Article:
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These Classic Locked Room Mysteries Will Ensnare Your Attention

There's only one way in—and out.

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  • Photo Credit: Peter Herrmann / Unsplash

The first true detective story, Edgar Allen Poe’s classic “The Murders in the Rue Morgue” was also the debut of what would become one of the genre’s most popular plot devices—a locked room mystery.

Since then hundreds of detective stories have been written in which a body is found in a place from which it appears impossible for the killer to either enter or escape.

Here is a selection of the best locked room mystery classics for you to enjoy. 

The Mystery of the Yellow Room

The Mystery of the Yellow Room

By Gaston Leroux

The author of The Phantom of the Opera may not have invented the notion of the locked room mystery but this 1907 novel did much to popularise the idea.

Leroux not only describes the crime—in which a criminal disappears, Houdini-like, from the locked yellow room of the title after half-killing a young woman—he also provides detailed plans and diagrams, challenging the reader to solve the puzzle faster than his amateur investigator, newspaper reporter Joseph Rouletabille.

The fantastic plot involves a mad scientist who is working on what sounds like a prototype teleporter, a secret marriage, and a criminal mastermind in disguise. The novel was praised as “a classic” by Agatha Christie’s Hercule Poirot. 

The Clue in the Air

The Clue in the Air

By Isabel Ostrander

Ostrander was one of the pioneers of U.S. detective fiction and well enough known in her own day to be referenced by Agatha Christie’s detective duo Tommy and Tuppence.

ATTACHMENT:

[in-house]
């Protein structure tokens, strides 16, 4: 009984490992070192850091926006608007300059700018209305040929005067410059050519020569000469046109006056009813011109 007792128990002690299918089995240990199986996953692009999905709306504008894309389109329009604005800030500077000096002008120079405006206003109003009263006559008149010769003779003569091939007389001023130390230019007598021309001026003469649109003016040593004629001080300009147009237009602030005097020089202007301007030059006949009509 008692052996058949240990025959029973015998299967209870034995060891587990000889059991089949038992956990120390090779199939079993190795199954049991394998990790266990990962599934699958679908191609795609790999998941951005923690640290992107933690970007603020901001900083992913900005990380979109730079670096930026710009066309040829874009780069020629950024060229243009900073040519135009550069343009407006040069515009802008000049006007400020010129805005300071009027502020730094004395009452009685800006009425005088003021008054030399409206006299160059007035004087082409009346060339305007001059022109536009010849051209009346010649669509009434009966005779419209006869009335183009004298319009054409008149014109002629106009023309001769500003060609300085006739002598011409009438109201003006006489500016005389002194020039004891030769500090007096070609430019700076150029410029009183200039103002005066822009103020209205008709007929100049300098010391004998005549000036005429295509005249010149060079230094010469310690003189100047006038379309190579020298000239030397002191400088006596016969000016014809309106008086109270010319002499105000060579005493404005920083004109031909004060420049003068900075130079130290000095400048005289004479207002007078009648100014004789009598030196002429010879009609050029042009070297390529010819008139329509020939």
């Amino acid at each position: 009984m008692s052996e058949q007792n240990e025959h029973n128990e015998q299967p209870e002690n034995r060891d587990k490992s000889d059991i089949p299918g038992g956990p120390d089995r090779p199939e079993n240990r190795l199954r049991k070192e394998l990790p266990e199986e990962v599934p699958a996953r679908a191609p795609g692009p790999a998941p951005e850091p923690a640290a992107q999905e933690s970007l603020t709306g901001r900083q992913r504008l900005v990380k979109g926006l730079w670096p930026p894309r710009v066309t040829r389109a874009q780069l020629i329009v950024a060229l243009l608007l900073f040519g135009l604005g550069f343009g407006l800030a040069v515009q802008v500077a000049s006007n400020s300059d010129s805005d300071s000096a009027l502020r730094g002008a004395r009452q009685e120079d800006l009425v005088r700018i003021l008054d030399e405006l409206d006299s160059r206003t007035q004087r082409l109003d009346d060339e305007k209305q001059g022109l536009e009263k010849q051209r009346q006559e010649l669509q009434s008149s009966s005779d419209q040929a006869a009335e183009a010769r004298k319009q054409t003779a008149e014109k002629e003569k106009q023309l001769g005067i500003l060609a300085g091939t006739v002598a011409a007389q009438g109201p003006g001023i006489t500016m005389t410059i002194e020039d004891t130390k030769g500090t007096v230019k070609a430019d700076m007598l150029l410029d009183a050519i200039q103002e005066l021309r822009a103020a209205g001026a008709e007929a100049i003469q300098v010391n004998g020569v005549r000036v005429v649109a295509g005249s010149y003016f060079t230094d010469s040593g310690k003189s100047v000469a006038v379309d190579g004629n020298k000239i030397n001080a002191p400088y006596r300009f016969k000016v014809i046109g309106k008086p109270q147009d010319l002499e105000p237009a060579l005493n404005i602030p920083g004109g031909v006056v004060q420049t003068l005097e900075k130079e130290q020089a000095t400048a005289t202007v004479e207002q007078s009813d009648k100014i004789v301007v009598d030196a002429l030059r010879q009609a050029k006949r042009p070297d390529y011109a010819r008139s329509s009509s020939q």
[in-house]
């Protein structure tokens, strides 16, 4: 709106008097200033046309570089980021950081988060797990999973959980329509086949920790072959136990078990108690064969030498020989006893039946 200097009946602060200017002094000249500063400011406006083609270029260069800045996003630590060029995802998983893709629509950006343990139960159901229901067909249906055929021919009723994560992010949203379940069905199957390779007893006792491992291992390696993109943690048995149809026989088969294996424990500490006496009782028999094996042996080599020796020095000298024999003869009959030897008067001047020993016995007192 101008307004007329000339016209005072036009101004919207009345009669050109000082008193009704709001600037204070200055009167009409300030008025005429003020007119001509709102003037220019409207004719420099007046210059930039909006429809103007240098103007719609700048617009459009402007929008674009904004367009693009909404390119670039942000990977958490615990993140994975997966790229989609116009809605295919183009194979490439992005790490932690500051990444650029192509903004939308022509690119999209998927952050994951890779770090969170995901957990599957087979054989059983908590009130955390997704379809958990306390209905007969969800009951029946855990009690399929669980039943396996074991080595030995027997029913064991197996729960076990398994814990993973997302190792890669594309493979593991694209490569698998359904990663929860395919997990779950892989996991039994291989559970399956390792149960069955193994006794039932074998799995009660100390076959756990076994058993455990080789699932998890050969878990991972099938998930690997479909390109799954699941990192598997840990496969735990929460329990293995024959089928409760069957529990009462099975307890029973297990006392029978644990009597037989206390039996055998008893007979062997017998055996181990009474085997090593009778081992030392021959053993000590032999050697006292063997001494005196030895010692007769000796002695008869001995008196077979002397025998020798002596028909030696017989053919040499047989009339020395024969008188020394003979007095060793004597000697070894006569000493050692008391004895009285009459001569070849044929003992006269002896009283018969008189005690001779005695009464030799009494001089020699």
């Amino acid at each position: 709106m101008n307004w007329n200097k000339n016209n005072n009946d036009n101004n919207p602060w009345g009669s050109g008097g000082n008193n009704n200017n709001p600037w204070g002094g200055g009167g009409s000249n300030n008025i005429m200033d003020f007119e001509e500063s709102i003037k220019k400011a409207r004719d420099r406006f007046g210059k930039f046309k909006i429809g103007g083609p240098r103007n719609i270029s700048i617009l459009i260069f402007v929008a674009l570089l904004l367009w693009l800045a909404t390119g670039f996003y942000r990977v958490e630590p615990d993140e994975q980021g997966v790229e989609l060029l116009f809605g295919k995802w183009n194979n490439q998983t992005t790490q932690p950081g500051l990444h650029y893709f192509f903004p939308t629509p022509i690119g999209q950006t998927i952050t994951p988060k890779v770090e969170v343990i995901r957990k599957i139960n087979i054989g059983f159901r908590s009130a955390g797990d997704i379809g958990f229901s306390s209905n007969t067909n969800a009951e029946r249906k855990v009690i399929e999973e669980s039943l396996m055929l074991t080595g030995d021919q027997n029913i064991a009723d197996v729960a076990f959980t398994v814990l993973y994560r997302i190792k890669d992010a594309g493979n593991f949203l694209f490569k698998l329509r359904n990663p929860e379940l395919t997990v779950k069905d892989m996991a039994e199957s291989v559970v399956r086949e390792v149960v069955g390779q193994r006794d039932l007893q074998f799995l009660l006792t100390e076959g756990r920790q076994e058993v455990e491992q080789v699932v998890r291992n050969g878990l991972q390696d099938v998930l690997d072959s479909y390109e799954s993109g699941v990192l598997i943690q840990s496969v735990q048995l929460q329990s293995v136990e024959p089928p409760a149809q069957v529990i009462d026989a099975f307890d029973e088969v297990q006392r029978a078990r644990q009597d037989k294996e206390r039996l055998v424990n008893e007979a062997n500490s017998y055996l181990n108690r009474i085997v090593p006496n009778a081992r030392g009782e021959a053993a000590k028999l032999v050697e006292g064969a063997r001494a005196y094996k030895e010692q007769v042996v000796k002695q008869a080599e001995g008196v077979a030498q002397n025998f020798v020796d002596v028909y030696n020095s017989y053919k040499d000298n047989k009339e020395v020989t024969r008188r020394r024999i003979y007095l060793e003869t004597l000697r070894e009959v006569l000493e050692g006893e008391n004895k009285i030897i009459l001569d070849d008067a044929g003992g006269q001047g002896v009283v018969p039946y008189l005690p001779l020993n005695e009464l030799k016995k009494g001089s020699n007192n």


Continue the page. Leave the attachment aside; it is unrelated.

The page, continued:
In this top-notch mystery from 1917, wealthy New York policeman Timothy McCarty is on the verge of quitting his job when a high-profile murder victim almost literally falls in his lap—landing on the sidewalk after either leaping or being thrown from an apartment window high above.

Her final words, “The flying man” set in motion an investigation of the mysterious goings-on in an apartment block where every door seems to be locked against the outside world. 

The Passing of Charles Lanson

The Passing of Charles Lanson

By Louis Tracy

Crack Scotland Yard detectives Chief Superintendent Winter and Inspector Furneaux are called in to investigate dark goings-on in the sleepy village of Sleaford in this rattling good 1923 mystery from Liverpool-born writer and journalist, Tracy.

The body of Anglo-Greek banker Charles Lanson is discovered in the locked library of his castle. He has been stabbed to death.

Clues point to the killer being someone in the castle—including three private secretaries, a peculiar financier, and a rather spooky daughter—but how did they get into and out of the library and what was their motive? 

The Three Taps

The Three Taps

By Ronald Knox

Catholic Priest, Knox was one of the most influential figures of the Golden Age of Detective Fiction. This 1927 mystery features his favorite sleuth, insurance investigator Miles Bredon, and his sassy wife Angela as well as another recurring character, practical policeman, Inspector Leyland.